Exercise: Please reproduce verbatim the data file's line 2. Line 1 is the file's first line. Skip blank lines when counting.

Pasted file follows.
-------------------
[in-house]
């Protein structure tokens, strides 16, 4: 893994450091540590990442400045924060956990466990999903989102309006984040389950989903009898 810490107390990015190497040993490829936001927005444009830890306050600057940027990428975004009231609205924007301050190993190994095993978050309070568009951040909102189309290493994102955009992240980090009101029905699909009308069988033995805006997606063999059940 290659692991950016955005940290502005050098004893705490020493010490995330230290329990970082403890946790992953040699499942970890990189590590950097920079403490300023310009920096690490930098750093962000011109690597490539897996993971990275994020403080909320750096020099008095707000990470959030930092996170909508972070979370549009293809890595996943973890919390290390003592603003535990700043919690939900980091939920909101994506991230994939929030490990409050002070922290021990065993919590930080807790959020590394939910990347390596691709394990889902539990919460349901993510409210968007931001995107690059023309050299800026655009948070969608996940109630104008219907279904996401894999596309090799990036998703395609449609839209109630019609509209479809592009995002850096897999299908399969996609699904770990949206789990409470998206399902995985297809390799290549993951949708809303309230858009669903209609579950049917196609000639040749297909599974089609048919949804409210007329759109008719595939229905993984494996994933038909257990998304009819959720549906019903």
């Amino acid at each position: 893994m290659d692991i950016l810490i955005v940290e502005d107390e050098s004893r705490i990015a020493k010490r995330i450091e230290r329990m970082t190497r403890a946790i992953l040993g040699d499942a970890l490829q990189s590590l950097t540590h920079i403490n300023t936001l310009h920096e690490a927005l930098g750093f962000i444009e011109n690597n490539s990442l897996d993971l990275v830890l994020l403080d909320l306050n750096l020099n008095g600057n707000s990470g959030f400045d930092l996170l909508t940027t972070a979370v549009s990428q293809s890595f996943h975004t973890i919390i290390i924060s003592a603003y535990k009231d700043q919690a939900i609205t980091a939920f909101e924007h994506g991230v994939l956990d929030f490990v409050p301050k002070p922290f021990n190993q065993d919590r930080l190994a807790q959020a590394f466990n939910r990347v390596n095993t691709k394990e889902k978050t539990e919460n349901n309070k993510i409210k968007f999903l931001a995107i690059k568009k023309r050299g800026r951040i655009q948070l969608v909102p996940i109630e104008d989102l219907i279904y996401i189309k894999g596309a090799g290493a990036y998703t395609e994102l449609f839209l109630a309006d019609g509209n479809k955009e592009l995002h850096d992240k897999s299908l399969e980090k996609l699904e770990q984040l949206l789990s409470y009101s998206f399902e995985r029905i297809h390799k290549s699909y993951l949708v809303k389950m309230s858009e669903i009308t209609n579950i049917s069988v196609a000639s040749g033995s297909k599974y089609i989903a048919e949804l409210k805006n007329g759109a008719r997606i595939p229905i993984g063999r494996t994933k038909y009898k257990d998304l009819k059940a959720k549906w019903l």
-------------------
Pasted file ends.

């Protein structure tokens, strides 16, 4: 893994450091540590990442400045924060956990466990999903989102309006984040389950989903009898 810490107390990015190497040993490829936001927005444009830890306050600057940027990428975004009231609205924007301050190993190994095993978050309070568009951040909102189309290493994102955009992240980090009101029905699909009308069988033995805006997606063999059940 290659692991950016955005940290502005050098004893705490020493010490995330230290329990970082403890946790992953040699499942970890990189590590950097920079403490300023310009920096690490930098750093962000011109690597490539897996993971990275994020403080909320750096020099008095707000990470959030930092996170909508972070979370549009293809890595996943973890919390290390003592603003535990700043919690939900980091939920909101994506991230994939929030490990409050002070922290021990065993919590930080807790959020590394939910990347390596691709394990889902539990919460349901993510409210968007931001995107690059023309050299800026655009948070969608996940109630104008219907279904996401894999596309090799990036998703395609449609839209109630019609509209479809592009995002850096897999299908399969996609699904770990949206789990409470998206399902995985297809390799290549993951949708809303309230858009669903209609579950049917196609000639040749297909599974089609048919949804409210007329759109008719595939229905993984494996994933038909257990998304009819959720549906019903």